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Phil Flynn

Phil Flynn is writer of The Energy Report, a daily market commentary discussing oil, the Middle East, American government, economics, and their effects on the world's energies markets, as well as other commodity markets. Contact Mr. Flynn at (888) 264-5665

[George Orwel, DTN]

New York Mercantile Exchange spot-month oil futures reversed lower Monday morning, dropping back on weakness in key equity markets amid risk-aversion after China slapped retaliatory tariffs on 128 U.S. products.

“There’s no news driving the oil market lower now except the Dow Jones selloff,” said analyst Phil Flynn at Price Futures. The Dow Jones Industrial Average was down more than 100 points while the S&P 500 Index was down 10 points this morning before trimming losses. Oil futures have largely traded in tandem with the major equity indices late in the just ended first quarter, with the decline in West Texas Intermediate curbed somewhat by a weakening U.S. dollar.

Baker Hughes reported Thursday (3/29) that the number of rigs drilling for oil fell by seven last week to 797 while up 135 on the year. A day earlier, the Energy Information Administration reported domestic crude oil production rose 26,000 bpd to a 10.433 million bpd fresh record high during the week-ended March 23, 1.286 million bpd higher than a year ago.

Countering the bearish growth in U.S. oil production has been strong demand; especially for gasoline. Seasonally, gasoline demand will pick up in the second quarter.

Boosting gasoline demand during the first quarter was strong exports, which jumped over 1.0 million bpd to 1.099 million bpd during the week-ended March 23.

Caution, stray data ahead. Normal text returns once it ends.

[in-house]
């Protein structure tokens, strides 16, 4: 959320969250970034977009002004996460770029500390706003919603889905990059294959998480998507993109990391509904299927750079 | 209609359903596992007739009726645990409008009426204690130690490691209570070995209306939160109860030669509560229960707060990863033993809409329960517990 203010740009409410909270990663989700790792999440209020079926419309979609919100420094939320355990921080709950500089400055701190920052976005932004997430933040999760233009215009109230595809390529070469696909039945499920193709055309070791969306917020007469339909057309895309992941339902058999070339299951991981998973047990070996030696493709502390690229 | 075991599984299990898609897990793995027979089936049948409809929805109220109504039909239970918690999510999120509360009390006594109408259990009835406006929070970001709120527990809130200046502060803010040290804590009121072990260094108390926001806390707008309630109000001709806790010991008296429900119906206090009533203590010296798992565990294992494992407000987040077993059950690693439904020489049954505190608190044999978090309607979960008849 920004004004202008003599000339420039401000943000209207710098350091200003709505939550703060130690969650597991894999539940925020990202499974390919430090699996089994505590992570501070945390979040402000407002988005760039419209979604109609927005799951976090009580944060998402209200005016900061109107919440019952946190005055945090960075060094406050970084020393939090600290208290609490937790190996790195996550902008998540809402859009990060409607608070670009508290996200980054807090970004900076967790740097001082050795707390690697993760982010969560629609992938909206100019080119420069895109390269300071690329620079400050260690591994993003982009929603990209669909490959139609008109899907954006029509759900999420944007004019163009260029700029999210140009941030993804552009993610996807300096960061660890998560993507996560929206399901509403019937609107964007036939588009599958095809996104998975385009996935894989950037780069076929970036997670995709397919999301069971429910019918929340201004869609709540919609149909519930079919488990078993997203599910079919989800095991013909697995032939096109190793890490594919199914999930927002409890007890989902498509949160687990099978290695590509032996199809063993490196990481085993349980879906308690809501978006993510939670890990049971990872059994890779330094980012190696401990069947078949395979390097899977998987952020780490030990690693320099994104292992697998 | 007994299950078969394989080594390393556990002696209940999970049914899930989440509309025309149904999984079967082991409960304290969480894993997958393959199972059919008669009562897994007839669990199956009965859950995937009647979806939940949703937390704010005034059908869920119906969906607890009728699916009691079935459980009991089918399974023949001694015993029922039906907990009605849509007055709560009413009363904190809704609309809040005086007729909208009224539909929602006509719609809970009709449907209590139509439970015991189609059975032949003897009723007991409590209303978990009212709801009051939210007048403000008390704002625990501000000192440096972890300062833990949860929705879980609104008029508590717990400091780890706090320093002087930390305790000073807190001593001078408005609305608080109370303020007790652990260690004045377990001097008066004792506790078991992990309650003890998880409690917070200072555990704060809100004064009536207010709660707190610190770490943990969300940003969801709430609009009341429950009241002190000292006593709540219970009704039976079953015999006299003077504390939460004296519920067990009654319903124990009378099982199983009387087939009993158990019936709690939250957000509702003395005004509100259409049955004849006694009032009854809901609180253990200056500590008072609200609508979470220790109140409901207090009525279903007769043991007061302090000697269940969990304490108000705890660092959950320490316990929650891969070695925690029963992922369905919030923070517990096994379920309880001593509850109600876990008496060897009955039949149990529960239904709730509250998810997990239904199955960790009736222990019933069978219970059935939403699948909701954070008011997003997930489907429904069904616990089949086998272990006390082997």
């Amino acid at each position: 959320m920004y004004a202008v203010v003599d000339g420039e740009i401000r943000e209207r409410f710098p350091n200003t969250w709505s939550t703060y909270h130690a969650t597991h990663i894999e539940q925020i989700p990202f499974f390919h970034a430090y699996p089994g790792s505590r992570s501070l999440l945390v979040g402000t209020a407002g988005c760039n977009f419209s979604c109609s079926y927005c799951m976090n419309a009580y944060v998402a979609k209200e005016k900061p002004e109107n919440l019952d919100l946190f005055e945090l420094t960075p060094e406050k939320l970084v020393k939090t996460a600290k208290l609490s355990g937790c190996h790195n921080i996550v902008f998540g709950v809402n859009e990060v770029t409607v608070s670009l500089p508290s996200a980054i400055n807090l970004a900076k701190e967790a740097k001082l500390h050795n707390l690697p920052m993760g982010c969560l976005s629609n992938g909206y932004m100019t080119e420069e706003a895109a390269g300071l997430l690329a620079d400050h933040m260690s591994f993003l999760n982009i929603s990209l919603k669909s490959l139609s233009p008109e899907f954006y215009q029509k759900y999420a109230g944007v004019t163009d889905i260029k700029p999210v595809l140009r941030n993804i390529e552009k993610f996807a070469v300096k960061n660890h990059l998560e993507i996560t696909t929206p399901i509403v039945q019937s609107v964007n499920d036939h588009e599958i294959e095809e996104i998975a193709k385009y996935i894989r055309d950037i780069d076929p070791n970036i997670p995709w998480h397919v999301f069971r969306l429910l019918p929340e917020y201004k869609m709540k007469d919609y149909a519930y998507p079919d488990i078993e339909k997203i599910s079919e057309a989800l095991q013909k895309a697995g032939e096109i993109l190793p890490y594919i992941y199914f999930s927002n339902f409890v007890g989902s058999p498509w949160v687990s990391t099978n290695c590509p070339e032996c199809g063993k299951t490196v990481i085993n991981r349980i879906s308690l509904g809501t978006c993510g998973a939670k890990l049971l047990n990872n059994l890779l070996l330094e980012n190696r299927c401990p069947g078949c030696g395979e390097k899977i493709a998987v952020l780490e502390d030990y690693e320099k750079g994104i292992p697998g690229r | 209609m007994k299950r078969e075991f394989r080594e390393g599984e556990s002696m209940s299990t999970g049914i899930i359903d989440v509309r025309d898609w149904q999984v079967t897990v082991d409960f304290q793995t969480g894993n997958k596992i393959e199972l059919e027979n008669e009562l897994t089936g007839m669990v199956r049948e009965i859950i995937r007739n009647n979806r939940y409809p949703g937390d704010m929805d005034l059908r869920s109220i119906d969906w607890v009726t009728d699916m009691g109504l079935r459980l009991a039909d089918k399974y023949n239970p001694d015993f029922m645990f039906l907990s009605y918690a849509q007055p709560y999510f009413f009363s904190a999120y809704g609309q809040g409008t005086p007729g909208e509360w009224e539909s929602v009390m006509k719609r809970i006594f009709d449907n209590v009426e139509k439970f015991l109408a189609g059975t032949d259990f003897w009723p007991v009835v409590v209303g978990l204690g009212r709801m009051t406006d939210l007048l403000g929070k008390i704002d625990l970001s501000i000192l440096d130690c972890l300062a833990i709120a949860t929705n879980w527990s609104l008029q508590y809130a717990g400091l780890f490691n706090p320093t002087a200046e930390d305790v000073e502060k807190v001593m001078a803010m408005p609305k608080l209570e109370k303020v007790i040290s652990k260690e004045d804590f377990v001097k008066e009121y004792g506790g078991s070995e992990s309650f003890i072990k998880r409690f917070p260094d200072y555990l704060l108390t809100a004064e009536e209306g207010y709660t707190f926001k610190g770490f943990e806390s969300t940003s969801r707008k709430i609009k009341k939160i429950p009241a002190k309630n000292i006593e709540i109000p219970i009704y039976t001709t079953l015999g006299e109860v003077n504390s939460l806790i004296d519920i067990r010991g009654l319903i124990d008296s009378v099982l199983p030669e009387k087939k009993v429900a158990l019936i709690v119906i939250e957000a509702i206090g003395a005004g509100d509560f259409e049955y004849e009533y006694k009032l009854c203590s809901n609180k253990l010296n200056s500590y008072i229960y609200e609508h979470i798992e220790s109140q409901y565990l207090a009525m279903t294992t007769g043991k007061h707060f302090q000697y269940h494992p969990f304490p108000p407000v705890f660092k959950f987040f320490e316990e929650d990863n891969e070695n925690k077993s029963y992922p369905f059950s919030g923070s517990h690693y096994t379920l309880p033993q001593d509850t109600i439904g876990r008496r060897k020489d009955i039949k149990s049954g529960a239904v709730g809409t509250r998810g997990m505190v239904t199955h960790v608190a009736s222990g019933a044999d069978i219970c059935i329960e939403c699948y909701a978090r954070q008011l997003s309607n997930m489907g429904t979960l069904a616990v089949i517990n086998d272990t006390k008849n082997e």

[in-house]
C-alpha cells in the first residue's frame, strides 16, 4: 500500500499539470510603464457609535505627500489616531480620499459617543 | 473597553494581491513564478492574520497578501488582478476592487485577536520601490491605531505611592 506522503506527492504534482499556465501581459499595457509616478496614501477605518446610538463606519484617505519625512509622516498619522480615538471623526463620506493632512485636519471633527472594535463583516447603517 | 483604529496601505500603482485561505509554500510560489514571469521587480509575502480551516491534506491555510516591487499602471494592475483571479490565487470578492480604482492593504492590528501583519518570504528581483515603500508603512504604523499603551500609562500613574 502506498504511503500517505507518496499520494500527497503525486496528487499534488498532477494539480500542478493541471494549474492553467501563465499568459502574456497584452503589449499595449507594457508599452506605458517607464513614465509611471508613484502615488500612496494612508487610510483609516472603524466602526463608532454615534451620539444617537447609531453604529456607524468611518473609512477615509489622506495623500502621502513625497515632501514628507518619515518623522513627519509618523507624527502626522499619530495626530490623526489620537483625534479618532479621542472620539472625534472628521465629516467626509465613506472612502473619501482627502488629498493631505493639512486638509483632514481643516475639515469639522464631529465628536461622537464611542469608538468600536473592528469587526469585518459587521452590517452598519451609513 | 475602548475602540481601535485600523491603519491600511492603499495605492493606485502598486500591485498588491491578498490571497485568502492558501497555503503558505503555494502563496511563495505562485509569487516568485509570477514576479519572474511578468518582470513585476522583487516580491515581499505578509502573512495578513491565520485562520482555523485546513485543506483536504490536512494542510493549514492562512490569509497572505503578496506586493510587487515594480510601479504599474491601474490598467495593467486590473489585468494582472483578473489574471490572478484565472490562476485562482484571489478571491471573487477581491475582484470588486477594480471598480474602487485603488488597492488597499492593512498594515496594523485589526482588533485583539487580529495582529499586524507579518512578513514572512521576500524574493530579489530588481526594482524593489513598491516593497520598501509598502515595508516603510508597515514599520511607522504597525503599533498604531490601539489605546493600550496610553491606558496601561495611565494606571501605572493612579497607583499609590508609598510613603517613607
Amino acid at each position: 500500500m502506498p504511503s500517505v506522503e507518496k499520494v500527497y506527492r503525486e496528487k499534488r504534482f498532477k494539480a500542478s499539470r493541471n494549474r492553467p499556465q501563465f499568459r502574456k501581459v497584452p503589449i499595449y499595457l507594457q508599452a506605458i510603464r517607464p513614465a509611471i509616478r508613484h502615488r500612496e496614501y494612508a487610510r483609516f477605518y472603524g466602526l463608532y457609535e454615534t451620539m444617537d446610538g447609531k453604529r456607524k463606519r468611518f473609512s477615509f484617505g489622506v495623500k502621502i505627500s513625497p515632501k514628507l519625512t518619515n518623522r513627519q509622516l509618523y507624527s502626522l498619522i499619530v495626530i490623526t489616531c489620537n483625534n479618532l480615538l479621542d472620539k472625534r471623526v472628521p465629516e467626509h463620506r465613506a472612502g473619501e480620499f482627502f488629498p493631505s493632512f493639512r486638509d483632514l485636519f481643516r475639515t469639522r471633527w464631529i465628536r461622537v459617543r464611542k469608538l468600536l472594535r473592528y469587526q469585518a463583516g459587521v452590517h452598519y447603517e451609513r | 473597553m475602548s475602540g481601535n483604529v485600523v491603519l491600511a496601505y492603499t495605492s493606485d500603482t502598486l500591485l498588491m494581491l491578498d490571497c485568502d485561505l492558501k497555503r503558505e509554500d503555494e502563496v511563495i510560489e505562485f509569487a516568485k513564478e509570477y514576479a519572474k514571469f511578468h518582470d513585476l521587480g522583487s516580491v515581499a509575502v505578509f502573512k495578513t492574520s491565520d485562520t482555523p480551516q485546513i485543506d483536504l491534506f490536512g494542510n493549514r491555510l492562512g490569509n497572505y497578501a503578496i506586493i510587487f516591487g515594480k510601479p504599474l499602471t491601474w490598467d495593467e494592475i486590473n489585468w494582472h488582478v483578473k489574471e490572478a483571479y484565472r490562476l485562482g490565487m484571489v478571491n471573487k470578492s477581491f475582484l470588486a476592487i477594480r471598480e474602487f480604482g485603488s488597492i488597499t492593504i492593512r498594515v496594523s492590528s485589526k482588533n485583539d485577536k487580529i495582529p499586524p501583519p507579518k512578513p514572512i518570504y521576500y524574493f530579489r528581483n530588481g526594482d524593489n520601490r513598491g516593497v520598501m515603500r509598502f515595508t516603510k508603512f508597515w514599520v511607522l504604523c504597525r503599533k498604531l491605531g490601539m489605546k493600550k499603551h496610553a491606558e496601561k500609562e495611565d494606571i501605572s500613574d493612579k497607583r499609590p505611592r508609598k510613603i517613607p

Markets are expected to remain volatile in the second quarter, said analysts. Heightening that expectation has been geopolitical factors, including concern U.S. President Donald Trump would scuttle the 2015 Iran nuclear deal next month that would threaten Iran’s oil exports.

Trump said he would not certify the Iran nuclear accord when it comes up for recertification on May 12 without major changes made to the agreement. Should Trump move ahead with not certifying the accord, sanctions could be re-imposed on Iran, curtailing oil exports from the third largest oil producer in the Middle East.

According to EIA data, Iran’s crude oil production and exports declined drastically when sanctions were slapped on Iran several years ago. EIA shows Iranian crude oil exports dropping from 3.7 million bpd in 2011 to 2.7 million bpd in 2013. The 2015 nuclear accord freed Tehran from those sanctions, with Iranian oil production climbing and Iranian exports averaging near 3.8 million bpd in February.

In early trade, NYMEX May WTI crude declined by about $1.00 to just below $64.00 bbl. June Brent crude on the Intercontinental Exchange was about 75cts lower near $68.50 bbl following the expiration of the May contract on March 29.

Short-term downtrends for WTI and Brent are now in place after they failed to break resistance at recent highs of $66.55 and $71.05, respectively.

NYMEX May ULSD futures was more than 2.0cts lower, slipping below $2.00 gallon, with May RBOB futures down roughly 2.75cts near $1.9925 gallon. Today is the first session with the May contracts in the front month delivery position.

https://www.dtnpf.com/agriculture/web/ag/news/world-policy/article/2018/04/02/nymex-oil-futures-reverse-lower

Questions? Ask Phil Flynn today at 312-264-4364        
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